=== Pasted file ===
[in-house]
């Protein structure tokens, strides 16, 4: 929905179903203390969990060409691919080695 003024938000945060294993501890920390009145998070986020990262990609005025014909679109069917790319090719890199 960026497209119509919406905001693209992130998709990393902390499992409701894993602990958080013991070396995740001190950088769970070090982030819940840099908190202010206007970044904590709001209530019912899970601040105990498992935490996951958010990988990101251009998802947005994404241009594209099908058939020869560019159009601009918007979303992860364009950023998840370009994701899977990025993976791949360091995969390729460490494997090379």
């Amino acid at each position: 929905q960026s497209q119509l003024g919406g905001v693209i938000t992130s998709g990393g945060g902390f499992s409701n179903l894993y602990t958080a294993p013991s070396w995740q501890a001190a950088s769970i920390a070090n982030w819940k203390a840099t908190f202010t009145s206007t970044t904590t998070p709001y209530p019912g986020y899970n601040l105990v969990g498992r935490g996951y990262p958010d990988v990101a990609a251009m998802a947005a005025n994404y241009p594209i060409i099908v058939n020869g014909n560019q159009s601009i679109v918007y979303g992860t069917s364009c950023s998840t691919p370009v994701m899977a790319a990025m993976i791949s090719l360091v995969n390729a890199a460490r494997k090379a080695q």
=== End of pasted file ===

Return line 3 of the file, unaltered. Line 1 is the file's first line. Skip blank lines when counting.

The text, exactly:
């Amino acid at each position: 929905q960026s497209q119509l003024g919406g905001v693209i938000t992130s998709g990393g945060g902390f499992s409701n179903l894993y602990t958080a294993p013991s070396w995740q501890a001190a950088s769970i920390a070090n982030w819940k203390a840099t908190f202010t009145s206007t970044t904590t998070p709001y209530p019912g986020y899970n601040l105990v969990g498992r935490g996951y990262p958010d990988v990101a990609a251009m998802a947005a005025n994404y241009p594209i060409i099908v058939n020869g014909n560019q159009s601009i679109v918007y979303g992860t069917s364009c950023s998840t691919p370009v994701m899977a790319a990025m993976i791949s090719l360091v995969n390729a890199a460490r494997k090379a080695q």